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The Spring 2011 issue of The Earth Scientist is focused on modernizing seismology education. Thanks to IRIS, you can download this issue for free as a pdf. Print copies are available in our online store.
The constellation Cancer The Crab.
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Image courtesy of Visual language.

Cancer

According to an ancient Greek legend, the figure of a gigantic crab was placed in the nighttime sky by the goddess Hera to form the constellation Cancer. Hera swore to kill Heracles, the most famous Greek hero. Hera attempted to kill Heracles in many different ways, but each time his incredible physical strength allowed him to survive. The Romans called him Hercules.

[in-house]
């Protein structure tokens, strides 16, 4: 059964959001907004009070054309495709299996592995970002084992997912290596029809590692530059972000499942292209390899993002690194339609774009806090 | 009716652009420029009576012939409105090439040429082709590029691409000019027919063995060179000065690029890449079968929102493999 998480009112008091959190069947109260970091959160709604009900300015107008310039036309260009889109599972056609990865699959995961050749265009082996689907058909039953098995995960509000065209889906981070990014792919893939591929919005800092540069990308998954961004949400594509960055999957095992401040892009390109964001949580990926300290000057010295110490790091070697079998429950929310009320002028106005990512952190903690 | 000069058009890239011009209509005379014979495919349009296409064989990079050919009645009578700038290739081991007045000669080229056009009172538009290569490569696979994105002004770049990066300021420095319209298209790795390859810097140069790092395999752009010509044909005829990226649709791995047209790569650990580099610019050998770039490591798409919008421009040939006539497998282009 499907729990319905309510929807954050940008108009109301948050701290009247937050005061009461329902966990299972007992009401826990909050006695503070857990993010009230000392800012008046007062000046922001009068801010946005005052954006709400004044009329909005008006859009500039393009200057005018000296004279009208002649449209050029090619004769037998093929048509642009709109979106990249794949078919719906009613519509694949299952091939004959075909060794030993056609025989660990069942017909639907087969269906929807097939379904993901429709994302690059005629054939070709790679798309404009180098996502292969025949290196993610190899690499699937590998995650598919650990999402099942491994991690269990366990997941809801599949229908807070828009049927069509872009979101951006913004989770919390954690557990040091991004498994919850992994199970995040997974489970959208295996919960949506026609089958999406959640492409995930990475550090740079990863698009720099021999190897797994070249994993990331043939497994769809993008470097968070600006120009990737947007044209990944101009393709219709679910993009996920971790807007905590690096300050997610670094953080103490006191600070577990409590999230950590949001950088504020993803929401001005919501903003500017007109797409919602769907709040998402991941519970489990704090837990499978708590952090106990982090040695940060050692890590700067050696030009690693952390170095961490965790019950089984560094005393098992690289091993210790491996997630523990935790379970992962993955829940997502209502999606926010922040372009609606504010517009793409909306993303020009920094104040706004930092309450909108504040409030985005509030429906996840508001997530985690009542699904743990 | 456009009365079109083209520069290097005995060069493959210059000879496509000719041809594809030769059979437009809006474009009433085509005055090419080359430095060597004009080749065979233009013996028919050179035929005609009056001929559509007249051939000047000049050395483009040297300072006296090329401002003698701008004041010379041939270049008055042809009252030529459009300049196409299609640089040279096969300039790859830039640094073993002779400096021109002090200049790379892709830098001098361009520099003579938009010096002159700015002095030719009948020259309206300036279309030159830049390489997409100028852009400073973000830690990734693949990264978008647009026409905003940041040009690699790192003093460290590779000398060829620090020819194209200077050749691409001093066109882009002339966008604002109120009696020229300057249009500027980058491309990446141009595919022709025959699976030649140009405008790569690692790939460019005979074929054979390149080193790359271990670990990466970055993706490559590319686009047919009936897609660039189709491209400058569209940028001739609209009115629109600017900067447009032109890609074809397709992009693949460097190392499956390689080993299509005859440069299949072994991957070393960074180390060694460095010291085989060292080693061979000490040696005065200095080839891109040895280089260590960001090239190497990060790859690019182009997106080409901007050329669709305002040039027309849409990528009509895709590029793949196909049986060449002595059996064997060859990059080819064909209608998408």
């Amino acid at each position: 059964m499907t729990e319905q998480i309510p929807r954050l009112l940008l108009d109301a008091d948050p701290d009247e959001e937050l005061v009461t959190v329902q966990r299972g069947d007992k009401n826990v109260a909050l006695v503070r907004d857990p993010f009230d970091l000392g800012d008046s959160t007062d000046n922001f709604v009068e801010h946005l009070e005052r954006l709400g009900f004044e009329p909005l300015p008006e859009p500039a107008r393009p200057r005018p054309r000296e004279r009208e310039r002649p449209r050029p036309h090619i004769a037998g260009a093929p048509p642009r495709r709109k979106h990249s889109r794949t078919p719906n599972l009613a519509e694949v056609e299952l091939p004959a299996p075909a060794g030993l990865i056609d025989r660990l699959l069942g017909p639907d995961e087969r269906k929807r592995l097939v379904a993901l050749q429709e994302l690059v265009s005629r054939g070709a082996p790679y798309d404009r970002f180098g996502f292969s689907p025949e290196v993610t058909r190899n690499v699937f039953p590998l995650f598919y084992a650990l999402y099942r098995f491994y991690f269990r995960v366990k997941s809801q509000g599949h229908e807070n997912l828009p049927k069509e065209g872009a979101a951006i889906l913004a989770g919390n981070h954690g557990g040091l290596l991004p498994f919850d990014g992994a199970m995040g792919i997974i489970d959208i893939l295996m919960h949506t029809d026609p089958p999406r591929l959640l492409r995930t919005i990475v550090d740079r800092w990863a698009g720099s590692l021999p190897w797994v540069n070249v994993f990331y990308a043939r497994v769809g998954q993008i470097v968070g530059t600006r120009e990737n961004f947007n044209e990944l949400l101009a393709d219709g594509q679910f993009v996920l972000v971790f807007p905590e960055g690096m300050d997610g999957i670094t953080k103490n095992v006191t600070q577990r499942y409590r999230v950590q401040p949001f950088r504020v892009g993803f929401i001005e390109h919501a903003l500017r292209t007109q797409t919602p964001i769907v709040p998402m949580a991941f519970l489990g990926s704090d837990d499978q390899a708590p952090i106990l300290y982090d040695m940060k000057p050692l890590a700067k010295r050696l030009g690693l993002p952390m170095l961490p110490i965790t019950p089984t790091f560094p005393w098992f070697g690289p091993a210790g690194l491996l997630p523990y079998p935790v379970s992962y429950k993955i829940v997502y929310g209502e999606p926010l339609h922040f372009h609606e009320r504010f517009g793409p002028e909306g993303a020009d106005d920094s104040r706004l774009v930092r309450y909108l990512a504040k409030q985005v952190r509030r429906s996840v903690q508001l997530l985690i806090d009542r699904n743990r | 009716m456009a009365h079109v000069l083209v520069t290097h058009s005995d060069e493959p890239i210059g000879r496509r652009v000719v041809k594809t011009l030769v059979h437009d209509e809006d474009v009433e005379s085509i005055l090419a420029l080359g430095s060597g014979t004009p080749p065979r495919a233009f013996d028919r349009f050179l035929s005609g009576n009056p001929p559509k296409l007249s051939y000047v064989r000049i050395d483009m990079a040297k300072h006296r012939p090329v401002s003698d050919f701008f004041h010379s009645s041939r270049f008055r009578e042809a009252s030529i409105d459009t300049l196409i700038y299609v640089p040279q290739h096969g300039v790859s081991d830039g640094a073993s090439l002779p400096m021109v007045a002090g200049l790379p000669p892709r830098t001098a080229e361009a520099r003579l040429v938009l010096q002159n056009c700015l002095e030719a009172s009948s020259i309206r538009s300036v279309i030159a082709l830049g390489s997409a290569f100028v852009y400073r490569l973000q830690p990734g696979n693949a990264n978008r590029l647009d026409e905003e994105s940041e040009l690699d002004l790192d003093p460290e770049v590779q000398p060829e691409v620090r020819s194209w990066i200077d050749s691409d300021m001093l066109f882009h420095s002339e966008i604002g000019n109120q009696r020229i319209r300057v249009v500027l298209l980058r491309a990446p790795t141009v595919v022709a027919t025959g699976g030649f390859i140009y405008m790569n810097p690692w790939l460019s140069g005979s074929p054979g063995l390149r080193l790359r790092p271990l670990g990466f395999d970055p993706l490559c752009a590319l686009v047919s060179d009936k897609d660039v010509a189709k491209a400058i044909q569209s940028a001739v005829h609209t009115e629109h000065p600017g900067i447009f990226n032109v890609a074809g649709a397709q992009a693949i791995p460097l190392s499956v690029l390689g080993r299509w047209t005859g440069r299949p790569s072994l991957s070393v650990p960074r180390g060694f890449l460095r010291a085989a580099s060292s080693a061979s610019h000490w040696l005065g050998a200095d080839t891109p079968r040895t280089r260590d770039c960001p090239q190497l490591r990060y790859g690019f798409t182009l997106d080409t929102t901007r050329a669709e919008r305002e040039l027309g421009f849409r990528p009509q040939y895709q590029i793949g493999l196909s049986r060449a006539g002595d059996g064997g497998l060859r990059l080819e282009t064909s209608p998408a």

Hera cast a spell of madness on Heracles, causing him to commit a great crime. In order to be forgiven, he had to perform twelve difficult tasks. One of these tasks was destroying the terrible nine-headed water-serpent, Hydra.

During the battle between Heracles and Hydra, the goddess Hera sent a giant crab to aid the serpent. But Heracles, being so strong, killed the crab by smashing its shell with his foot. As a reward for its service, Hera placed the crab's image in the night sky.

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Windows to the Universe, a project of the National Earth Science Teachers Association, is sponsored in part is sponsored in part through grants from federal agencies (NASA and NOAA), and partnerships with affiliated organizations, including the American Geophysical Union, the Howard Hughes Medical Institute, the Earth System Information Partnership, the American Meteorological Society, the National Center for Science Education, and TERC. The American Geophysical Union and the American Geosciences Institute are Windows to the Universe Founding Partners. NESTA welcomes new Institutional Affiliates in support of our ongoing programs, as well as collaborations on new projects. Contact NESTA for more information. NASA ESIP NCSE HHMI AGU AGI AMS NOAA